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The first appearance off Poe’s Raven in a bound volume of The American Review—A Whig Journal. Odd, whoever the editor was in 1845 to choose that particular poem to print in what was primarily a political periodical.

A large paper limited edition of The Crock of Gold signed by the author James Stephens. It is illustrated with tipped in color plates executed by Thomas MacKenzie. It is, among other things, an Irish fairy story. Go figure.

A nice original pen and ink drawn by Arthur Rackham of a “fairy” from the Brothers’ Grimm. A friend also had a Rackham watercolor on display, but that was 6 figures. Maybe some day…

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A first of Pickwick Papers with an autograph note signed by Charles Dickens tipped inside. Dickens writes that the autograph was done at the Westminster Hotel in New York. He only spent one (unhappy) day in the City during his famous American tour.

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A 1670 treatise on Cider Making bound with two other 17th century botanical works.

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There were a few others too…

But back to the house call.

I texted Cathy when we were 10 minutes out. She said she would meet us outside the apartment complex and guide us in.

It was a brilliant day in the mid 50s. A good day for a house call.

There she was on the sidewalk up ahead. Blond, black blouse, jeans and knee-high black suede boots. She hopped in after Ernest hopped out. She told me which alley to pull into, and Clif and Steve followed.

“My mom was an organized hoarder. She was devoted to her books, but there are so !#%&ing many of them!”

We parked by a loading door, and it was a short walk down the hallway to her parents’ place.

In the living room were bookcases of mostly vintage children books. Most were unsellable series by forgotten authors. The children who had read them were long dead. The adults who had collected them as remembrances of their youth were also now dead. Current children don’t read them. Current adults have no connections with them. The actual stories have not stood the test of time. Most will go to Books by the Foot where old kids books are still very popular—for their looks—not content.

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Some had lasted. The early (but not first) editions of Harriet Beecher Stowe’s series and Pooh books and…will go to the stores.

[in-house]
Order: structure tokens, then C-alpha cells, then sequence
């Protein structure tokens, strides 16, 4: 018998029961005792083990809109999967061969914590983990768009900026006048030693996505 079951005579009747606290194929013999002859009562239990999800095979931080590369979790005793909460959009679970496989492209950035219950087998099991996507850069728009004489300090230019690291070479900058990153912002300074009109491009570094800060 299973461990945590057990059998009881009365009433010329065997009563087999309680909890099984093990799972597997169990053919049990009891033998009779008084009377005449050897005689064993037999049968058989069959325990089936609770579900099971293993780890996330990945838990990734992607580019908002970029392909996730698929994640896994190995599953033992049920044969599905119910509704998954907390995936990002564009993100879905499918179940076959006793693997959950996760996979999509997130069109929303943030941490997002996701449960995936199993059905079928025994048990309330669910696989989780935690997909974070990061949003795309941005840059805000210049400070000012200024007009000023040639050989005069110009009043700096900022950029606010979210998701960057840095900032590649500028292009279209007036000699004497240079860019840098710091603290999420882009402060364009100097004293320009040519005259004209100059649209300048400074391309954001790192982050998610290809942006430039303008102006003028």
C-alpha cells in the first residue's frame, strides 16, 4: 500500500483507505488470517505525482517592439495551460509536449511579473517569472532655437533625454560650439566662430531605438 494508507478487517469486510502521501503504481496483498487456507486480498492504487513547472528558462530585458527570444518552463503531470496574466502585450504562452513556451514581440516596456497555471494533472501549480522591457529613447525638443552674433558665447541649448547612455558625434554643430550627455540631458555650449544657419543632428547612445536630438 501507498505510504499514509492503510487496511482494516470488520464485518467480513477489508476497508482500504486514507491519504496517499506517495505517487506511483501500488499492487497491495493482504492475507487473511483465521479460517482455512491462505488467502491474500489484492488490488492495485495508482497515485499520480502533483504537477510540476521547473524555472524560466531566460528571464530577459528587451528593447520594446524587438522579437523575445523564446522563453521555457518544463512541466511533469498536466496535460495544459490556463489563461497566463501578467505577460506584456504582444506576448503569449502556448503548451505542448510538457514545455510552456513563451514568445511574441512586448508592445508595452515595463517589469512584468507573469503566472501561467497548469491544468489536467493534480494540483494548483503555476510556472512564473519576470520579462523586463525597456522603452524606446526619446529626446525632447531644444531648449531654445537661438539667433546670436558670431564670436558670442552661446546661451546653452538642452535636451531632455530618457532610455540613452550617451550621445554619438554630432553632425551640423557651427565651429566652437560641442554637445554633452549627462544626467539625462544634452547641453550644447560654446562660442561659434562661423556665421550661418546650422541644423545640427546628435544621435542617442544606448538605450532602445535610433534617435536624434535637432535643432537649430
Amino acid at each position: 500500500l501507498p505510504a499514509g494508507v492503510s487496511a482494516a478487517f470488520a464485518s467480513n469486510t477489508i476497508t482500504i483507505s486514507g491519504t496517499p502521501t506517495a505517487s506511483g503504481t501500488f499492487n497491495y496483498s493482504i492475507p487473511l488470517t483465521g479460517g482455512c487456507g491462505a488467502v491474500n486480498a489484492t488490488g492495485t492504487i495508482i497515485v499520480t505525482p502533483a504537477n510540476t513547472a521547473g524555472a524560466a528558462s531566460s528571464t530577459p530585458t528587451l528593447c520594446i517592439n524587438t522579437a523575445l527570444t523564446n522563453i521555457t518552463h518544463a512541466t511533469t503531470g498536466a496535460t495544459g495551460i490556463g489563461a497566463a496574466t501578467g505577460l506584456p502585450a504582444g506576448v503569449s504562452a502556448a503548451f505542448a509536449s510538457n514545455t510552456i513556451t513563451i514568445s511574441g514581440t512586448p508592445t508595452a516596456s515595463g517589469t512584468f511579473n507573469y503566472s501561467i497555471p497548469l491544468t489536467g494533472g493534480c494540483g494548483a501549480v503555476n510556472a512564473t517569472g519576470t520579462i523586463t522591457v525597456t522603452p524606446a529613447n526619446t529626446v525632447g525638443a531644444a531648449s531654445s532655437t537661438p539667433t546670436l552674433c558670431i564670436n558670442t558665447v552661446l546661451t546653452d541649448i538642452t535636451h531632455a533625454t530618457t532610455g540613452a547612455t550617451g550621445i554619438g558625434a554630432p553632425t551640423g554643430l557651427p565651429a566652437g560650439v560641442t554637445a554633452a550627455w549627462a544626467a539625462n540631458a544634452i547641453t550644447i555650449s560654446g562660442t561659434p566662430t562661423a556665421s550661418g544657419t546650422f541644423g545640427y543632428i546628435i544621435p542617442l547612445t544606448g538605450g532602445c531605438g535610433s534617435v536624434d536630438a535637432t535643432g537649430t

We used to be able to sell Grace Livingston Hill quite well. No longer.

A couple dozen Elsie Dinsmore books in matching red publishers’ bindings? I pulled some off the shelves at the Frederick stores a couple weeks ago. They had languished there for 5 years according to the code next to the prices. Surrender…

There were 3 shelves of old horse stories! All the Pretty Horse stories. These horse titles by Farley and Henry et al. still sell. They’ll go to the stores.

“Most are in here. Damn it, Mom!”

I followed her into a spare bedroom that had been converted into a library. Three long walls were covered floor to ceiling bookcases.

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“Mommmmm!!!!” the daughter shouted to the heavens. Her face in a grimace aimed at the ceiling. “If you’ll get these out of here, you’ll be my best friend,” she said to me as an aside.

Ernest, Clif and Steve were rolling through the front door with stacks of boxes atop two-wheel hand trucks.

“Let’s start packing.”

We all dropped to our knees in front of various bookcases. My patellas were grateful the carpet was plush.

The books were beautiful. Modern but all in perfect condition. My eyes focused, and I saw theme after theme.

The daughter returned. “Mom was quite the anglophile. Let me show you the books in the walk-in.”


I followed her into a large bath and dressing room complex. The tub had neatly cut pine boards covering it. Bankers boxes rose past the shower head and up to the ceiling. I’ve seen worse. I’ve seen bathtubs and sinks and freezers all overflowing with loose books.

“Goddammit, Mom!!!”

I followed her into the dressing room and walk-in closet behind the spacious bath complex. More boxes and a couple glass-front barrister bookcases. One was full of Maryland and Pennsylvania genealogy titles. Obscure lists of graves, property owners, ship passengers…

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“These genealogy books are actually really good,” I told her.

“Really?! Will you take all her research? We don’t know what to do with it all. All these boxes are full of notes and pamphlets.”

“Sure…” I replied with reluctance.

There were at least 20 boxes against the wall she was pointing at.

“What will you do with them?”

“I’ll try to find a specialist who may be able to determine if they can go as an archive to an institution.”

I went back out to the living room to pack the old kids books and segregate some that shouldn’t go to Books by the Foot. The dad was seated there looking very frail with a walker before him. But his eyes were bright.

“My wife sure loved her books.”

“They are beautiful, and she kept them so well organized.”